Town of Newtown asks judge to throw out wrongful death suit
July 2, 2017
HARTFORD, Conn. (AP) — The town of Newtown and its Board of Education asked a judge to throw out the wrongful death lawsuit filed by the parents of two children killed during the Sandy Hook shootings in December 2012.
The lawsuit, filed in state Superior Court in January 2015, alleges security measures at the school weren't adequate when Adam Lanza fatally shot 20 first-graders and six educators. Among other things, it cites that classroom doors could not be locked from the inside.
The lawsuit was brought by the estates of 6-year-olds Noah Pozner and Jesse Lewis. The other victims' parents aren't part of the lawsuit. The town had earlier rejected an offer to settle the suit for $11 million, the maximum amount that could be paid under the town's insurance policy.
In their June 30 motion for summary judgment, the town argues it has governmental immunity from such lawsuits and there is no basis to argue that school officials were negligent.
"Simply alleging that the defendants' teachers, administrators, or staff failed to act a specific way prior to or in the middle of such a shocking tragedy, when six of them gave their lives to protect the children of the school, is not enough to create a genuine issue of material fact," they argued.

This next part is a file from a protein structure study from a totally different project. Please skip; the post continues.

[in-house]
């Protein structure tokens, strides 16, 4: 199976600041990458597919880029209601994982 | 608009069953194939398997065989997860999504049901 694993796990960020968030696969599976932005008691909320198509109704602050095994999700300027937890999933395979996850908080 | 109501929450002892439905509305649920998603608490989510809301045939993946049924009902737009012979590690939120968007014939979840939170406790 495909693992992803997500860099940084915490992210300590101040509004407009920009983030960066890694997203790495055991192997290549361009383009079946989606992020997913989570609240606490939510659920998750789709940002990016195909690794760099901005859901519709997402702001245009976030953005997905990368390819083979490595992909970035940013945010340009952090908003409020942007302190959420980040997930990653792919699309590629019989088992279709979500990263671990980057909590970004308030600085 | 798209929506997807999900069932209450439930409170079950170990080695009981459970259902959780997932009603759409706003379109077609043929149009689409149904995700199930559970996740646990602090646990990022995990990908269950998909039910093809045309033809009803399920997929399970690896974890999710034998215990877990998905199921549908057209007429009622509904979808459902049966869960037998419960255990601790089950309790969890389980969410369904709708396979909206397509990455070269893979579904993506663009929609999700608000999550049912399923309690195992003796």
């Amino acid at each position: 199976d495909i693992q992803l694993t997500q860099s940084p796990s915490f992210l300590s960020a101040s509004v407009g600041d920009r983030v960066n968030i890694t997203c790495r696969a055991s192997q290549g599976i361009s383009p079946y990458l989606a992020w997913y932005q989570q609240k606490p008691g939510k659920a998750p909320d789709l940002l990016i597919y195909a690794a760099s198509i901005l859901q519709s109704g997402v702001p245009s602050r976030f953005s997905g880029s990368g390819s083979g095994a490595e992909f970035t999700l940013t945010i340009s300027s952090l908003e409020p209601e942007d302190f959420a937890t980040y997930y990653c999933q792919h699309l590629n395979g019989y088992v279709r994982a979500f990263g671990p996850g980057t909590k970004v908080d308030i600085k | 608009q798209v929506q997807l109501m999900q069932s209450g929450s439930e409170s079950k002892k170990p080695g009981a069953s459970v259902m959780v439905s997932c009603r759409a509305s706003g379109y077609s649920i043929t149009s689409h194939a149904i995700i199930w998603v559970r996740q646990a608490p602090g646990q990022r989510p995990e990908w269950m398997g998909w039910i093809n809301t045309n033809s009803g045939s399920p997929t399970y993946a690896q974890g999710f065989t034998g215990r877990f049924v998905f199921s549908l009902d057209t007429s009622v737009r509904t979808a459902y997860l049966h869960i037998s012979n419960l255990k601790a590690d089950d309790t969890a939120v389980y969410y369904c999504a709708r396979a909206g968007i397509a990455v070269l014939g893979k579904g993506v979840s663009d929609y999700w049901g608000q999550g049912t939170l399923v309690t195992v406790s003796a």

But attorney Don Papcsy, who represents the Lewis and Pozner estates, said there were hundreds of school shootings before Newtown, and the town should have had adequate protocols in place to protect the students at Sandy Hook.
"We just want our children to come home at the end of the school day," Papcsy said, noting the town's motion was filed on what would have been Jesse Lewis' 11th birthday.
A new Sandy Hook school, which opened last fall to replace the one demolished in the wake of the shootings, has elaborate security features. Among other things, visitors must pass through a driveway gate with a video intercom, across a moat-like raingarden and past two police officers and a video monitoring system to get inside. Its ground floor is elevated, making it harder to see inside classrooms from the outside. All the doors and windows are bulletproof.
But the town argues that nothing like that was required before the shootings.
"At no time have the plaintiffs articulated how the defendants were bound by a duty to provide a security officer at the elementary school, bulletproof glass at the entrance of the elementary school, or doors that lock in a particular way," lawyers for the town wrote.